Universe building is a tricky business. As any fan of comic book films can see, success is spotty at best. This goes for comics, as well. With the exception of both Marvel and DC in the 1960s, there have been numerous struggles. From start-ups like the Ultraverse and Crossgen, to established properties the New 52, the comics graveyard is full of failed universe endeavors.
It’s always exciting, as a kid, to discover the origins of your favorite characters. What is even better is when you can identify with these characters. Greater still is when the messages with the stories are optimistic ones. Marvel Action: Origins #2 delivers all of this.
What defines a monster vs. a hero? Is it what a person is or what they do? Dark Horse Comics' Jenny Zero #2 looks at this question in a unique way.
One of the most difficult things about growing up is living up to the examples of our heroes. Parents, mentors, and others can unwittingly create barriers for the generations that follow. This was the premise of the Flash comic book in the 1990s in which Wally West tried desperately to live up to Barry Allen’s ideals. This is also the premise of Dark Horse’s new series, Jenny Zero.
Magic: The Gathering has been around as a card game since 1993. Since then, it has been adapted into video games, novels, and comics. The first comic series was developed almost 30 years ago, and the property has changed ownership numerous times. The latest incarnation is published by BOOM! Studios, written by Jed Mackay and illustrated by IG Guara.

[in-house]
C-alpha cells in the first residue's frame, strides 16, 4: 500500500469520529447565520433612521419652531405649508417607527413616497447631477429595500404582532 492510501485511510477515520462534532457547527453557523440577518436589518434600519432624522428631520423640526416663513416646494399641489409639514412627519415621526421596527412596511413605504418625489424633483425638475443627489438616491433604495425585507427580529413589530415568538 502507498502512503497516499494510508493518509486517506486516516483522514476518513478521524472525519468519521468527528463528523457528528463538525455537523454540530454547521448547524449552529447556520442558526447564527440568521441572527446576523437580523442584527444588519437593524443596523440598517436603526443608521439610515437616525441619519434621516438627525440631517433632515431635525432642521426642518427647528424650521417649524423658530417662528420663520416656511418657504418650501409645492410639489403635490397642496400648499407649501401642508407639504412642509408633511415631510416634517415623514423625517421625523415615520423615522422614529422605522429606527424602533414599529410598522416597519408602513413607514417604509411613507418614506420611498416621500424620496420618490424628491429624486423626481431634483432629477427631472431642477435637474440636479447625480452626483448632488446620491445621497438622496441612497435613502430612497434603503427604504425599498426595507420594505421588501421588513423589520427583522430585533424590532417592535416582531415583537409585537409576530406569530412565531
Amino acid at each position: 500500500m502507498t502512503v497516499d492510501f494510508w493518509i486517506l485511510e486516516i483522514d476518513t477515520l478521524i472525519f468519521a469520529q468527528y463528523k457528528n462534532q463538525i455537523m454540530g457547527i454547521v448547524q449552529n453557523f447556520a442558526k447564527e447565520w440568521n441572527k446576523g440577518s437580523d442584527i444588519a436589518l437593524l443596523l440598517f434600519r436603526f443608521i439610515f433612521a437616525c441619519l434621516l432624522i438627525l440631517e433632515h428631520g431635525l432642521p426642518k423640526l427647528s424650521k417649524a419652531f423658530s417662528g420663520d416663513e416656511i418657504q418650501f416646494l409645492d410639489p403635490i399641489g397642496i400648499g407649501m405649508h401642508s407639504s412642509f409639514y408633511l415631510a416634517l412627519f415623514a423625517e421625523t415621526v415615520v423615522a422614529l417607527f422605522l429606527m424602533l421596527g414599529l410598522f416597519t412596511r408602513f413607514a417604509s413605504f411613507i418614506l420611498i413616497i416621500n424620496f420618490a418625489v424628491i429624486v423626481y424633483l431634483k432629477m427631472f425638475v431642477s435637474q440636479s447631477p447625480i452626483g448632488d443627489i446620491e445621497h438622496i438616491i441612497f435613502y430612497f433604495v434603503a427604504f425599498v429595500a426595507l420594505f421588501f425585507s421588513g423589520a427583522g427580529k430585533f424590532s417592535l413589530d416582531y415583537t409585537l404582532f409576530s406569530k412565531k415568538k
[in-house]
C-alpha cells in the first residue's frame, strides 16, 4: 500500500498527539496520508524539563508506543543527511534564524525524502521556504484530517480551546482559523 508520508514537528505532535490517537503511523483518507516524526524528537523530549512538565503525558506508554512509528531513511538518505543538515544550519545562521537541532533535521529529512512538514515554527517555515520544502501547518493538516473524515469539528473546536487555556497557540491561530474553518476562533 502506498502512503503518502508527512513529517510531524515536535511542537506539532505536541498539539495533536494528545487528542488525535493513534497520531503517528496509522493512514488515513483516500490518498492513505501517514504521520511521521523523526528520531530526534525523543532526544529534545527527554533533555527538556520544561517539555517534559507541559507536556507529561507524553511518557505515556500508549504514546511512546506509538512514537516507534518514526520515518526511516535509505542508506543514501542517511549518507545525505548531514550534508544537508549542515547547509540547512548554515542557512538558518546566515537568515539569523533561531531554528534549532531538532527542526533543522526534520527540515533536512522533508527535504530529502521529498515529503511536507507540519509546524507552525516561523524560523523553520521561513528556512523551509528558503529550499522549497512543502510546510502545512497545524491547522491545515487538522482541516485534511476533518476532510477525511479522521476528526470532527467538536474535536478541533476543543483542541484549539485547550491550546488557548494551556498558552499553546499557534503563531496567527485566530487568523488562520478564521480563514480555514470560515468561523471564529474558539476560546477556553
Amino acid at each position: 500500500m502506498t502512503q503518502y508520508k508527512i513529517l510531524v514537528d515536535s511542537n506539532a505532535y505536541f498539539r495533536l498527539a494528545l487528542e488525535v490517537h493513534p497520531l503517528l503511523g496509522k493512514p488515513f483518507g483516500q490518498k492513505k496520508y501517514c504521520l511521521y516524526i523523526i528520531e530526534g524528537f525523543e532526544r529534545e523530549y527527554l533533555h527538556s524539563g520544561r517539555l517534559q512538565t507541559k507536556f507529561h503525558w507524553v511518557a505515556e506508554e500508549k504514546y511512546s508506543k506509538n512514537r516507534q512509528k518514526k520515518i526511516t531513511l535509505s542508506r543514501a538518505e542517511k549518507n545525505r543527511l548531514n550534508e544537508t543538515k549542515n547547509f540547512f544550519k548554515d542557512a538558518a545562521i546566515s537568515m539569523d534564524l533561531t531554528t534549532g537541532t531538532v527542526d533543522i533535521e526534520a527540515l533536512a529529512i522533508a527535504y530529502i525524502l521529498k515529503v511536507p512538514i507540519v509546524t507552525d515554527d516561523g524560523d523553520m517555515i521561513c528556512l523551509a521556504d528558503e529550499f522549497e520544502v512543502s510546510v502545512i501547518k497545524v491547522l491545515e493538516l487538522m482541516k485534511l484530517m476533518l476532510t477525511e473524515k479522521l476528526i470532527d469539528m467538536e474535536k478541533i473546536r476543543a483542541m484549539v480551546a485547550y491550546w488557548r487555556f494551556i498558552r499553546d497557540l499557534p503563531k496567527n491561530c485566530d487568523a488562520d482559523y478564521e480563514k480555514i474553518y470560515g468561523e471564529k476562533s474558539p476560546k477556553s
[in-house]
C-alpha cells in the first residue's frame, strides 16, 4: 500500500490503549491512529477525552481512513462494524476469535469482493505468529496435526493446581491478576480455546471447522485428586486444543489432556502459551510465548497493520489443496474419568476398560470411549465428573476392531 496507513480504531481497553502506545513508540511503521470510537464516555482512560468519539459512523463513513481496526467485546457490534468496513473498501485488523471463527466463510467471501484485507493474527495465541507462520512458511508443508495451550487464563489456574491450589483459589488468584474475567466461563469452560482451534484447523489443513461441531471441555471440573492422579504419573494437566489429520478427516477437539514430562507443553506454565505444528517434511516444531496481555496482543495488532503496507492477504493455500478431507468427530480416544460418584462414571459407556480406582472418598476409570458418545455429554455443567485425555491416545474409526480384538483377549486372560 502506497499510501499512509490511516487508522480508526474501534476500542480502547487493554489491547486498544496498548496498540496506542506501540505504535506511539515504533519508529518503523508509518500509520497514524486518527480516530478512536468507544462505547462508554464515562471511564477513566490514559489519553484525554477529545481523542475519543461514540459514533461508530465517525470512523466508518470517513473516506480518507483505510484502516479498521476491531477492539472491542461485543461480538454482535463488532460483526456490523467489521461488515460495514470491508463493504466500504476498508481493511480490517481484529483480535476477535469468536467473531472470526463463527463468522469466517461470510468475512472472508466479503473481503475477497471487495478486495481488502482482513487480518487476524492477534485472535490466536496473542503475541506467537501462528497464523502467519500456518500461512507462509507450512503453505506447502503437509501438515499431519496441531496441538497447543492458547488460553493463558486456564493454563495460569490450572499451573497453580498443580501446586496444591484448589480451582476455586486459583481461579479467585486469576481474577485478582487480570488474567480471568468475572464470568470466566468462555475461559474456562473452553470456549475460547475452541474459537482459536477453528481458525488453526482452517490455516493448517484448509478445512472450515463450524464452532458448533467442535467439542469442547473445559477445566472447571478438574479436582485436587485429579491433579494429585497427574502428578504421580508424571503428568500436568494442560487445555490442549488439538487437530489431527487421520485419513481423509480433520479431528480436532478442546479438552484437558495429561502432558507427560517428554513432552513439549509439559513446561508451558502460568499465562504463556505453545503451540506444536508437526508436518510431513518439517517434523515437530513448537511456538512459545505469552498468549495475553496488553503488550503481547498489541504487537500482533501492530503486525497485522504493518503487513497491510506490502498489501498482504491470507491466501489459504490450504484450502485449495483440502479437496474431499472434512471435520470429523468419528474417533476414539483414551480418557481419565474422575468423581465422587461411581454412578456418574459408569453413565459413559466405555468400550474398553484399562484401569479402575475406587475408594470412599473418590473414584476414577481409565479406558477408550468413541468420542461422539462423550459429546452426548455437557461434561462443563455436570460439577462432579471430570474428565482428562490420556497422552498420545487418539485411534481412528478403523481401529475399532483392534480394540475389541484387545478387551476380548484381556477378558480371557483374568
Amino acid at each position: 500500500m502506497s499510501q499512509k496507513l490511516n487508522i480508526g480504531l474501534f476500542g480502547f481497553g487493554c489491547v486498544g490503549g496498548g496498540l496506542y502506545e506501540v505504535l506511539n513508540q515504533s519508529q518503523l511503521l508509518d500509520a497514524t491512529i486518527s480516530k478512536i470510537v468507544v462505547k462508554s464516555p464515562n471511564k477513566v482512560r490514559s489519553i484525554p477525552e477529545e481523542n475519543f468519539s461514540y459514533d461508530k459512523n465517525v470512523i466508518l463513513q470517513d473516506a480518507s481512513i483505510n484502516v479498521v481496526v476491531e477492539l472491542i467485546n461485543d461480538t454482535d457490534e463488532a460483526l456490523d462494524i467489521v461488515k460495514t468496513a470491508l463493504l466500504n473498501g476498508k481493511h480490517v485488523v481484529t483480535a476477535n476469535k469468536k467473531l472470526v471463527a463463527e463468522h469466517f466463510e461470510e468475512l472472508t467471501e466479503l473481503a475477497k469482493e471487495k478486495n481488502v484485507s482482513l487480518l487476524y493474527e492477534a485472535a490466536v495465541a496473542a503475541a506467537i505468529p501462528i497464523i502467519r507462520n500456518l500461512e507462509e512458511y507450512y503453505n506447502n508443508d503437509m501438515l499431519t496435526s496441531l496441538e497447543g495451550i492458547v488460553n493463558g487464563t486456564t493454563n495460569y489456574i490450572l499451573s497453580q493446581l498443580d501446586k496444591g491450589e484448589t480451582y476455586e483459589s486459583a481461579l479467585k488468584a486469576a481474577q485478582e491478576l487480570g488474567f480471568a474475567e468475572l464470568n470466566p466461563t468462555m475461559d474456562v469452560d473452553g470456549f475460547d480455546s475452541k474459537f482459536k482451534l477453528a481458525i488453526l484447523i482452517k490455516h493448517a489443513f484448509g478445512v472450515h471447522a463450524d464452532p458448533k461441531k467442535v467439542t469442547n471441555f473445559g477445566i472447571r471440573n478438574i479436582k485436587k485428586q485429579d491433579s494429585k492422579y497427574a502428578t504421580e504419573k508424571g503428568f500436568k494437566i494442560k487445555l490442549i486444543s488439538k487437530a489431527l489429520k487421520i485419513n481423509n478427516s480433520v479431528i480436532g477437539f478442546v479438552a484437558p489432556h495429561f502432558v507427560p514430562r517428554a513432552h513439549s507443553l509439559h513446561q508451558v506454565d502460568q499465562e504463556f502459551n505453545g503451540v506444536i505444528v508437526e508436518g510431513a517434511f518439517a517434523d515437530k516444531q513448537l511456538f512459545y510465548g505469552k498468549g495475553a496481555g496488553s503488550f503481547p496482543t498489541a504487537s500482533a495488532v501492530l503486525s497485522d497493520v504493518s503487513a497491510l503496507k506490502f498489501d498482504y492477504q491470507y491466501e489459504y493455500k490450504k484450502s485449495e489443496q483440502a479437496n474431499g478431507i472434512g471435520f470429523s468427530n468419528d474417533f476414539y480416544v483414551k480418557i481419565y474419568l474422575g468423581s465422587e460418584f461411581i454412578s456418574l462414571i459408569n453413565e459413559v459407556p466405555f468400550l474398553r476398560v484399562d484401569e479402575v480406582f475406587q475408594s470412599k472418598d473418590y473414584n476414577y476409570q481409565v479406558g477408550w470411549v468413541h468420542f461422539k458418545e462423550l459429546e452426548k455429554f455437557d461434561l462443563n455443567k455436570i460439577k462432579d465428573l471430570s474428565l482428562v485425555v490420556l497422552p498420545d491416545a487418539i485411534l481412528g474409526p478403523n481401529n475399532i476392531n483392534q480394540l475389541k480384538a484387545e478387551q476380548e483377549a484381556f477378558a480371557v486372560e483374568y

Futuristic science fiction tales in comic books are as old as the medium itself, especially those that show a post-apocalyptic world. Less explored in the current age is a population affected by radiation. (These types of stories were far more abundant in the 1960s.) Stories about how different genders are mutated by this radiation are even more unique. This is the premise of Image Comics’ Big Girls.
What do most horror fans gravitate towards? There are certain ingredients that most would agree with: monsters, witches, and ghosts. Each one of these on their own is intriguing, but all three together? Throw in the backdrop of the impending second World War, and the story is sure be something special.
The first comic book adaptation of Star Wars began BEFORE any film hit the theaters. Star Wars #1, published by Marvel Comics, introduced readers to Luke Skywalker, Princess Leia, C-3PO, R2D2, and Darth Vader. By the time the movie storyline wrapped up with issue #6, the film was a runaway hit. The book was notable in a number of different ways: In the days before home media, it was one of the only ways anyone interested in the story could relive it once the film left theaters. The comic also helped Marvel to keep itself afloat during a precarious time in comics. Without Star Wars, the publisher would have been in deep financial problems. Thus, it’s important to look at the newly released comic book adaptation of Star Wars Episode IX: The Rise of Skywalker, published by IDW Publishing, for its importance in the scope of the series and the industry. In many ways, this book is just as unique and important as its 1977 ancestor.
There is nothing like owning a piece of original comic book art. This is especially true when the work is done by a world-class illustrator. While prices for such things can be exorbitant, IDW Publishing has been doing its best to make pages in their original form - blemishes and all - available to all readers at an affordable cost.
To anybody who loves comics – especially Marvel Comics, the origin of Spider-Man is a familiar one. Through multiple movies, cartoons, and comic adaptations, the story has been told often. In this reviewer's opinion, the best version is the original by Stan Lee and Steve Ditko from 1962’s Amazing Fantasy #15. It not only introduced a new superhero, but changed how an audience relates to comic book characters. Spider-Man has been, for over 50 years, the character that readers relate to the most.